General care


Please acquaint yourself with these principles of keeping day geckos before purchasing, so that their unique requirements can be met.

NOTE: THESE ARE DELICATE ARBOREAL GECKOS WHICH SHOULD NOT BE HANDLED.

Distribution

The day geckos of the genus Phelsuma are widely distributed throughout the enormous island of Madagascar, the Mascarene Islands of the Indian Ocean, Mauritius, Réunion, the Seychelles and Aldabra near Sri Lanka. Some species have been introduced to Hawaii, Florida and parts of East Africa. As the name suggests, they are colourful, tropical day-active arboreal geckos, which feed on insects, pollen, nectar and (some) fruit.

Housing

Vivariums for day geckos are ideally vertically orientated, but need not be huge – in their natural habitat these geckos stake out and defend small territories where food, especially flowers and the insects they attract, is abundant. They are, however, very active within those territories and mustn’t be kept cramped – 30 x 30 x 45cm (length x width x height) suits smaller species, while larger forms prefer at least 60cm height. These are minimum recommendations – the larger the better.

Because they come from tropical climes, they are adapted to fairly stable day and night temperatures year round, with a wet & dry distinction between the seasons – in general. They typically need warm ambient air temperatures by day with a moderate drop at night (unlike desert species which often require powerful basking sites and big night drops).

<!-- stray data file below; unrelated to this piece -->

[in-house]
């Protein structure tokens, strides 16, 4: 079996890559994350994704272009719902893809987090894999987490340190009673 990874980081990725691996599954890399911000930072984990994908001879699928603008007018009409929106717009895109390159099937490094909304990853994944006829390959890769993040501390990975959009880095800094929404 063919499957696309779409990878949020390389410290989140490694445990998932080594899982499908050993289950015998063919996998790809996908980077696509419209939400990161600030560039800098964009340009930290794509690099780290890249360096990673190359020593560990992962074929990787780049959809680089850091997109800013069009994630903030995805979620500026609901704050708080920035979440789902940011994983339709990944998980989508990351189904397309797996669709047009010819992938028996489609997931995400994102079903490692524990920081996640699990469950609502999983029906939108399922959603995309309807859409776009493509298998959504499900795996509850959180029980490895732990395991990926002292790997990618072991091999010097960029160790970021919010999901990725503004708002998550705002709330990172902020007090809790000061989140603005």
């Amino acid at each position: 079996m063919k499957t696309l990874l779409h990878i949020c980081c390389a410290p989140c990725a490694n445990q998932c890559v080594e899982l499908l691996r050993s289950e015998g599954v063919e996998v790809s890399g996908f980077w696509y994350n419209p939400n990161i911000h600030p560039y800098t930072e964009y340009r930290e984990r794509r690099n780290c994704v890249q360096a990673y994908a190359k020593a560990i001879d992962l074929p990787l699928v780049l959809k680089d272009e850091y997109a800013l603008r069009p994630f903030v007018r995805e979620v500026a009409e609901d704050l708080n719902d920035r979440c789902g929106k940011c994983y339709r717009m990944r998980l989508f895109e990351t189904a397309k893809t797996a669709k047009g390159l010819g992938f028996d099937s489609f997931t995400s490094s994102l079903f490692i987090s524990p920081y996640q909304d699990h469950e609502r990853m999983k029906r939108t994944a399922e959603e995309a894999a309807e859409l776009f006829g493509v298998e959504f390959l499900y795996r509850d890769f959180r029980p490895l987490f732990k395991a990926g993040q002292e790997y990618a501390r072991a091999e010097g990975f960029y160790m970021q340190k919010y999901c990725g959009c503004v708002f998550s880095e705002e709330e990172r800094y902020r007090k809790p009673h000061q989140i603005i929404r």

Lighting

zonal lightingPhelsuma are typically heliocentric (sun-seeking) thermoregulators, shuttling from shade into sun to thermoregulate. Light quality is critical to their well-being, therefore, and best provided by good quality metal halide lights mounted in reflectors above the top mesh of the vivarium to create ‘zonal lighting’ (a column of warm, bright light which the Phelsuma can move from shadier areas into). Such lamps also penetrate deep into tall vivaria allowing the animals to use the whole space instead of clustering around a diffused light source, such as a tube, craving light. Zonal lighting in captivity is best provided by full spectrum metal halide lighting mounted in a reflector above the top mesh of the vivarium, providing a deep column of light to the vivarium floor for animals and plants. No thermostat is required for such lights (but a compatible ballast is) and the animals will shuttle in and out of the light as they would in nature. T8 UVB tubes diffuse light and work against this behaviour; they also have comparatively poor light penetration, which can lead to Phelsuma clustering just around the top of the viv craving light. HO T5 fluorescent tube lighting is a good option and longer, higher wattage tubes are an efficient way of providing high quality lighting across a series of enclosures.